Friday, October 30, 2009

50 States In An LSA!

At this summer's Oshkosh fly-in, I had the pleasure to meet an inspiring new pilot, Michael Combs, who briefed me on his plans to fly a Remos GX to every state in the US of A, beginning next spring.
Good news: Michael just finished his check ride - that's him below with his CFI, Justin Shelley of U.S. Flight Academy- and is now a happily licensed Sport Pilot. Congratulations Mike!
The odyssey flight will serve as more than just an adventurous lark, although that would certainly be enough motivation for most of us. The intrepid fledgling pilot - and a survivor of a serious illness - will make 135 stops during the inspirational mission, dubbed “Flight For The Human Spirit”, to champion what he recently described as "...proof of human capability and of accomplishing what you are able to dream."
He intends to demonstrate, in dramatic fashion, that “a Sport Pilot license is a passport to unlimited adventure...a celebration of freedom.
Mike estimates he'll have more than 100 flight hours under his belt by the time the 40-day trip launches. He'll have all the latest electronic nav gear, including XM weather and satellite tracking that will update his progress every two minutes, which you can follow on his website:
---photo courtesy Remos Aircraft

Thursday, October 15, 2009

New CESSNA Web-based Sport Pilot Course

P&P Newsroom FLASH UPDATE (okay, it's just me): Dan Johnson reports on his website that the first production SkyCatcher tabbed for delivery has arrived at Wichita. Dan reports that the delivery floodgates should open wide next year (2010). But having the first C-162 finally out there and flying is good news for Cessna - and the LSA industry in general.
Back to our regular BlogCast...
Cessna Aircraft
partnered up with video flight training guru John King of King Schools for it's new Cessna Sport/Private Pilot Course. It's a web-based system, available through Cessna Pilot Centers.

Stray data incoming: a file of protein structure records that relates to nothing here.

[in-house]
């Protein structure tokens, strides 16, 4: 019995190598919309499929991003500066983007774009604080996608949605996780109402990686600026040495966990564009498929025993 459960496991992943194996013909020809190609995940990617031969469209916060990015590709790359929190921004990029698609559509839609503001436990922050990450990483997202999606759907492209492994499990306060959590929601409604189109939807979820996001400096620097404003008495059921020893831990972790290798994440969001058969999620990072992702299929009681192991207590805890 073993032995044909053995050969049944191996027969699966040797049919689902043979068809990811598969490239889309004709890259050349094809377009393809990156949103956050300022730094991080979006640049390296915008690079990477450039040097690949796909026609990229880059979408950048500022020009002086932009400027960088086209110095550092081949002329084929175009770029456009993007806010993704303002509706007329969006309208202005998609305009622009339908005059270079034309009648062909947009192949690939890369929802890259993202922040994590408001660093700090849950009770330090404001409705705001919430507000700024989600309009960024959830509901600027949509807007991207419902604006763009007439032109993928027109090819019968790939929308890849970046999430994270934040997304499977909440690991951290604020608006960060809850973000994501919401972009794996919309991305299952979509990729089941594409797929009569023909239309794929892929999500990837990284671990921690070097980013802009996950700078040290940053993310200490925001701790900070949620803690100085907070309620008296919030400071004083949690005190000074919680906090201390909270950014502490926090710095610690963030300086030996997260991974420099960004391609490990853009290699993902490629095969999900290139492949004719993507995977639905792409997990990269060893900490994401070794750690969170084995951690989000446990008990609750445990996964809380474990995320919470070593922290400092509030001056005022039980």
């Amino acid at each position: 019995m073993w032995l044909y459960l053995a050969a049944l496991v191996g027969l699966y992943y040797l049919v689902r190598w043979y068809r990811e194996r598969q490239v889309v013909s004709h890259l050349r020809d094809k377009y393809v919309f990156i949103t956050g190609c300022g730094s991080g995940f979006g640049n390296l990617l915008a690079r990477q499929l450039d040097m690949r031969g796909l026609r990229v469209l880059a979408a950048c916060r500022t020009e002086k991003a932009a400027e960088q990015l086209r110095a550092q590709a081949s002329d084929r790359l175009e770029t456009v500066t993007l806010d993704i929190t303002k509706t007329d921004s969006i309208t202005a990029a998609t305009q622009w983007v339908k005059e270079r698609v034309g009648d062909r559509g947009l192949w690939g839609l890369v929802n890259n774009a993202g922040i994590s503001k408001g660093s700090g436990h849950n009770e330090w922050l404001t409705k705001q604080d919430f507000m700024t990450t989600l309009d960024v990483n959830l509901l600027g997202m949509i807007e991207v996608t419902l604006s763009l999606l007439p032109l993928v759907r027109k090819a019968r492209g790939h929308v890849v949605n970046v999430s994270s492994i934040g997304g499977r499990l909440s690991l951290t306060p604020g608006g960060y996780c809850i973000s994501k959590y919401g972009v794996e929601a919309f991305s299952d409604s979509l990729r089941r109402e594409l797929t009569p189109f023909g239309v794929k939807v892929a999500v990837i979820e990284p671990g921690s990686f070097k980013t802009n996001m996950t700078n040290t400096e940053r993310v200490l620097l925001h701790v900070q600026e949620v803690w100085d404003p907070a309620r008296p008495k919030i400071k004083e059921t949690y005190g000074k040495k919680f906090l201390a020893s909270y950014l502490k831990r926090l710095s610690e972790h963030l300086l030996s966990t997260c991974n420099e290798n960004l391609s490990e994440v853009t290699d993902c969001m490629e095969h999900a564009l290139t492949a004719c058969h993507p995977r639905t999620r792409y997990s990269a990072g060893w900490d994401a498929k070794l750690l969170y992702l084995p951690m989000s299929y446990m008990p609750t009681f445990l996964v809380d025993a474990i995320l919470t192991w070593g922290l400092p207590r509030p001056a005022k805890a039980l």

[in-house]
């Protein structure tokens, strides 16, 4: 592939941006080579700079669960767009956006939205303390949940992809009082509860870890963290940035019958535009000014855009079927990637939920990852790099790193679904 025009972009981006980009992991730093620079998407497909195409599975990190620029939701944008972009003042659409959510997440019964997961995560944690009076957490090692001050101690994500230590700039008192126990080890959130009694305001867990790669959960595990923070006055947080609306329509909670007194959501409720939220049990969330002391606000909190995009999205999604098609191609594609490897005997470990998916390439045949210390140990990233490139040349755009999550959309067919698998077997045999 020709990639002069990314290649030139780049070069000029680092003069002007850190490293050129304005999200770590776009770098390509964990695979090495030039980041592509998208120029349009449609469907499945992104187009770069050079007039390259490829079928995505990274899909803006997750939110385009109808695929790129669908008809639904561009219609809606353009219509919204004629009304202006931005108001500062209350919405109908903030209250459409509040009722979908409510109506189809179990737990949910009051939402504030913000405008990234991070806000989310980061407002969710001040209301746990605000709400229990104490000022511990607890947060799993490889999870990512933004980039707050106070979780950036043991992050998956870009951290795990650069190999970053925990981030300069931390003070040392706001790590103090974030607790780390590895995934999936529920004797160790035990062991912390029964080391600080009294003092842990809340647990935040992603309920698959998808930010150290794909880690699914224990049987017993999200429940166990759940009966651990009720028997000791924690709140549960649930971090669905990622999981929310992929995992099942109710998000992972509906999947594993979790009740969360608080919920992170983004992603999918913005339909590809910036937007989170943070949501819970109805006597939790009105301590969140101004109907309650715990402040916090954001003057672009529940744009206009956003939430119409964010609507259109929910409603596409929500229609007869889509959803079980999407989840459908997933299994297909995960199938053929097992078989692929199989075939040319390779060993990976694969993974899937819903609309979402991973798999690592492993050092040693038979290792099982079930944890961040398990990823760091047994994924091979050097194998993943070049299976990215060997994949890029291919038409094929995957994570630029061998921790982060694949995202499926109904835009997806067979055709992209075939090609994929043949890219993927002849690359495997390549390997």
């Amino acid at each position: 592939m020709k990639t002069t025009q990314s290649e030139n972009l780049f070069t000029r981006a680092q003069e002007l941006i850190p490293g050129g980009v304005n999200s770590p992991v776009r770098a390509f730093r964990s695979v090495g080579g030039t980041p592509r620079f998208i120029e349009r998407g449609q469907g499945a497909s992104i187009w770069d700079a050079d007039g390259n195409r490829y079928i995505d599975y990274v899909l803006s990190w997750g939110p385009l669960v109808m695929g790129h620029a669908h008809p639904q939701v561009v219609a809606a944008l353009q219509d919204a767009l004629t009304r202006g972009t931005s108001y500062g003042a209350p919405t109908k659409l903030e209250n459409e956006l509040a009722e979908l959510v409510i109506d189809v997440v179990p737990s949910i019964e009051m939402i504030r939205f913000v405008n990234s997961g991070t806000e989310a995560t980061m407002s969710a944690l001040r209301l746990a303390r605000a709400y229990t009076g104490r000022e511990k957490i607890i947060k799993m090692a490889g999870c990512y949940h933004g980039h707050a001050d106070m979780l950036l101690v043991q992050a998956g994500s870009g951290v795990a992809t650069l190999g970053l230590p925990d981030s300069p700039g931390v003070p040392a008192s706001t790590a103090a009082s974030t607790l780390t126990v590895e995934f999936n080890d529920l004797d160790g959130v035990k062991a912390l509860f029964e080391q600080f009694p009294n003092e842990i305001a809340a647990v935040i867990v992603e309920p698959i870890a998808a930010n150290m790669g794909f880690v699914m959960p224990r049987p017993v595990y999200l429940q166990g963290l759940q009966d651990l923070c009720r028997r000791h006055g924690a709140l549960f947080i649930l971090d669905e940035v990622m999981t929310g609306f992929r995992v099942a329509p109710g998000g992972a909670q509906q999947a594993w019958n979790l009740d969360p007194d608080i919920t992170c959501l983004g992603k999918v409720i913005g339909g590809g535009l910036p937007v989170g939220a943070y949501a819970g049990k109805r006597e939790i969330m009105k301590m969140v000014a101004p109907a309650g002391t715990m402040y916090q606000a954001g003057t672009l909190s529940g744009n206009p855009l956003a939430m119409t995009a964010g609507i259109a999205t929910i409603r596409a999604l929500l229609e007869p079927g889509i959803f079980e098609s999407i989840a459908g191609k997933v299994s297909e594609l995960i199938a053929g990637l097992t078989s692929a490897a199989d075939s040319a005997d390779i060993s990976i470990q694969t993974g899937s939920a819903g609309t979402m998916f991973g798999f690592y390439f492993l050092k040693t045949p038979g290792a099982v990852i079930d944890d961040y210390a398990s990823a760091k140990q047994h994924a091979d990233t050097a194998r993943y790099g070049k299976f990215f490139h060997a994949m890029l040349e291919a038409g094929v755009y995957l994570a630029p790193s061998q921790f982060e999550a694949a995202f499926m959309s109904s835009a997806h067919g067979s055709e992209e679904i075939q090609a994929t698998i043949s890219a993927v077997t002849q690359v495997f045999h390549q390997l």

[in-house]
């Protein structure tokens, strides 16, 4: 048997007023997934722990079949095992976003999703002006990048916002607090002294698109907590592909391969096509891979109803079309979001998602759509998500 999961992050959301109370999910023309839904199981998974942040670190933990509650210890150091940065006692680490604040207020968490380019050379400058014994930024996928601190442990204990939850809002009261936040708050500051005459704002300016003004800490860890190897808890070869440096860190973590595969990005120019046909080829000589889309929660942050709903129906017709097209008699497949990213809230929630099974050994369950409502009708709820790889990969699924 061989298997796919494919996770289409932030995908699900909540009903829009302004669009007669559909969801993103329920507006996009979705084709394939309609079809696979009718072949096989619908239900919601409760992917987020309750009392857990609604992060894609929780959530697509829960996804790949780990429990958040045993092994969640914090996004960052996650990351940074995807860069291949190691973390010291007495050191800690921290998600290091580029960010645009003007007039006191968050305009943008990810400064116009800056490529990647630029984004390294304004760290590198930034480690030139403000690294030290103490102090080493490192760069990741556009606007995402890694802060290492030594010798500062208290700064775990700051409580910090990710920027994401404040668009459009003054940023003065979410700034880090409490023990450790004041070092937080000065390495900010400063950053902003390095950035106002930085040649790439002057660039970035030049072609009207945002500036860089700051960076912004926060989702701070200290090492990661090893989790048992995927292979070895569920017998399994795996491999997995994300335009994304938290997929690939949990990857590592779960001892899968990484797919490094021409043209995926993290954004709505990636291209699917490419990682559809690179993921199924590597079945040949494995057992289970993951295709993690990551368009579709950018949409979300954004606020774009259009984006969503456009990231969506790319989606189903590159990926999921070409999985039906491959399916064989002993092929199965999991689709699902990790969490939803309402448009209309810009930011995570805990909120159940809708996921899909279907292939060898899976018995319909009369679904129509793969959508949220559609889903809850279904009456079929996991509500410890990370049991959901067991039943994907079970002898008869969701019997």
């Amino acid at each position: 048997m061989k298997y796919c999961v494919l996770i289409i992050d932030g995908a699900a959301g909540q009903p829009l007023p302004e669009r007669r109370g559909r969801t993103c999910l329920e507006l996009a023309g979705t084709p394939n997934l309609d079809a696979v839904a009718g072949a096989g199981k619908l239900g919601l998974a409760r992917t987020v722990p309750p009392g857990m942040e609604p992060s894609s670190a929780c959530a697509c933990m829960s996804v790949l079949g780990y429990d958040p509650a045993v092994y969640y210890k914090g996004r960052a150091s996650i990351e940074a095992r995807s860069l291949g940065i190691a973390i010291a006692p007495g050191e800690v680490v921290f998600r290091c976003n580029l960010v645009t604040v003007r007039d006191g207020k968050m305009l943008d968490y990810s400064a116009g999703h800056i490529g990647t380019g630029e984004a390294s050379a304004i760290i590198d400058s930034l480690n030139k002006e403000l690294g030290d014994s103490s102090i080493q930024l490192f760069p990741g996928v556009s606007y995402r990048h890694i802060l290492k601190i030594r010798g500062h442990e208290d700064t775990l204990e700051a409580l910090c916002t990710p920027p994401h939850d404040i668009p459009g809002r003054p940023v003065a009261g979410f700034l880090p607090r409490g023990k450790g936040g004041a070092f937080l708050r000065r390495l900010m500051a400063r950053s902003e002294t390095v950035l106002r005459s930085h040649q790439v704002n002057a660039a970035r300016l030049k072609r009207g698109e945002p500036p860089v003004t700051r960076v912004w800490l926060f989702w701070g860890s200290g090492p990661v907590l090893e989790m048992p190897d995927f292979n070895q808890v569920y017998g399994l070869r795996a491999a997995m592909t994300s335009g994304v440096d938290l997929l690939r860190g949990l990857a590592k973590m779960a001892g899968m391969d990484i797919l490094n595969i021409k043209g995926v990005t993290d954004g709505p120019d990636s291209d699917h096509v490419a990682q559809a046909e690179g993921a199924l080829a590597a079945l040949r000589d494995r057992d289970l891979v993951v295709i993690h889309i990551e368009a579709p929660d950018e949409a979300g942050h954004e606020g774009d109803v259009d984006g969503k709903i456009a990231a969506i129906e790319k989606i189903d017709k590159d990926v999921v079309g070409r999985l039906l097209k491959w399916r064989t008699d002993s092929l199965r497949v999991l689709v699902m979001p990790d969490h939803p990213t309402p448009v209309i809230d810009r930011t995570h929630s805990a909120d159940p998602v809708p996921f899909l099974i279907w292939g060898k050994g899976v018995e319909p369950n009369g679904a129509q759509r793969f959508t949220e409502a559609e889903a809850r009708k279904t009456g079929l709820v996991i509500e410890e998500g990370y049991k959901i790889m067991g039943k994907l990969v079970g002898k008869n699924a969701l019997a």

A driver for the program is the imminent release to market of the C-162 SkyCatcher SLSA later this year, part of the company's stated goal of making flying more accessible and re-energizing its flight program.
Cool thing about its webbiness is the flexibility it gives students and instructors. All aspects of the student's training are tracked, and can be customized to reflect the student's local conditions. All training materials are accessible at any time, such as videos, exam reviews, full-motion diagrams and more. There are 280 Cessna Pilot Centers across the country.
---photo courtesy Cessna Aircraft

Wednesday, October 7, 2009

I Christen Thee VENTERRA!

Had a chat with Randy Schlitter of Rans Aircraft about his SLSA, the S-19, today. It's new name is the Venterra, which, says Randy, means open over the earth. Kinda poetic and a fitting moniker for such a fun, responsive, open-view low winger like the S-19.
Look for my article on Randy's incredible 25 years as an aircraft manufacturer (more than 4,500 kits and ready-to-fly planes sold!) in the next issue of Pilot Journal magazine. Randy's also been designing and building recumbent and other innovative bicycles for more than 35 years and his products are known and respected worldwide. I own two myself, they're beautifully engineered and built and a lot more fun to ride than the traditional back-aching, hard seat prostate pounders the French tricked us into riding all those decades ago.